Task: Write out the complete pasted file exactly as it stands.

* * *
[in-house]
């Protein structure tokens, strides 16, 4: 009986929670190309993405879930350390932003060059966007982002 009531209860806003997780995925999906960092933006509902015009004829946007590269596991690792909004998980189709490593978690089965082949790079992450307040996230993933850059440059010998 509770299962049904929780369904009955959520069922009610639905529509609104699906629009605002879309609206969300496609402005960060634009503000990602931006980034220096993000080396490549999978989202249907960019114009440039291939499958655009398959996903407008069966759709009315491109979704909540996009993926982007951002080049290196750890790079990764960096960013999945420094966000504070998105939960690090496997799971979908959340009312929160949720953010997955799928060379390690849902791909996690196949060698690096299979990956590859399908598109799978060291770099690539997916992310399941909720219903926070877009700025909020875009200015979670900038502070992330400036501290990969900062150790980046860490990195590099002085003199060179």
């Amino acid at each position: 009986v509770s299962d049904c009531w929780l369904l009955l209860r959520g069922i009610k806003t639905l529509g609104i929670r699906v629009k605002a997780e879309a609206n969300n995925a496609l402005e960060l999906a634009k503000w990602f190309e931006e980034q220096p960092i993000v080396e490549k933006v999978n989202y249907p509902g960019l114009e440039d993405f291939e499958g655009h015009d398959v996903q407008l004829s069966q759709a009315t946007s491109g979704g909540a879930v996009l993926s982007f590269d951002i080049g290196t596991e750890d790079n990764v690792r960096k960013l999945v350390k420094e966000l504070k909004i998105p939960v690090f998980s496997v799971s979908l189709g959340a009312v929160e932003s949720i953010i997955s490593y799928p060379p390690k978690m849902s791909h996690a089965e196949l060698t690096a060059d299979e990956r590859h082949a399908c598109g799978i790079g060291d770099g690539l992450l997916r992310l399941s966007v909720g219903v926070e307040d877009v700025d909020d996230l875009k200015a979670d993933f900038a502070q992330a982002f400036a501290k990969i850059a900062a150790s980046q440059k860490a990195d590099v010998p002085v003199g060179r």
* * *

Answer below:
[in-house]
């Protein structure tokens, strides 16, 4: 009986929670190309993405879930350390932003060059966007982002 009531209860806003997780995925999906960092933006509902015009004829946007590269596991690792909004998980189709490593978690089965082949790079992450307040996230993933850059440059010998 509770299962049904929780369904009955959520069922009610639905529509609104699906629009605002879309609206969300496609402005960060634009503000990602931006980034220096993000080396490549999978989202249907960019114009440039291939499958655009398959996903407008069966759709009315491109979704909540996009993926982007951002080049290196750890790079990764960096960013999945420094966000504070998105939960690090496997799971979908959340009312929160949720953010997955799928060379390690849902791909996690196949060698690096299979990956590859399908598109799978060291770099690539997916992310399941909720219903926070877009700025909020875009200015979670900038502070992330400036501290990969900062150790980046860490990195590099002085003199060179």
């Amino acid at each position: 009986v509770s299962d049904c009531w929780l369904l009955l209860r959520g069922i009610k806003t639905l529509g609104i929670r699906v629009k605002a997780e879309a609206n969300n995925a496609l402005e960060l999906a634009k503000w990602f190309e931006e980034q220096p960092i993000v080396e490549k933006v999978n989202y249907p509902g960019l114009e440039d993405f291939e499958g655009h015009d398959v996903q407008l004829s069966q759709a009315t946007s491109g979704g909540a879930v996009l993926s982007f590269d951002i080049g290196t596991e750890d790079n990764v690792r960096k960013l999945v350390k420094e966000l504070k909004i998105p939960v690090f998980s496997v799971s979908l189709g959340a009312v929160e932003s949720i953010i997955s490593y799928p060379p390690k978690m849902s791909h996690a089965e196949l060698t690096a060059d299979e990956r590859h082949a399908c598109g799978i790079g060291d770099g690539l992450l997916r992310l399941s966007v909720g219903v926070e307040d877009v700025d909020d996230l875009k200015a979670d993933f900038a502070q992330a982002f400036a501290k990969i850059a900062a150790s980046q440059k860490a990195d590099v010998p002085v003199g060179r």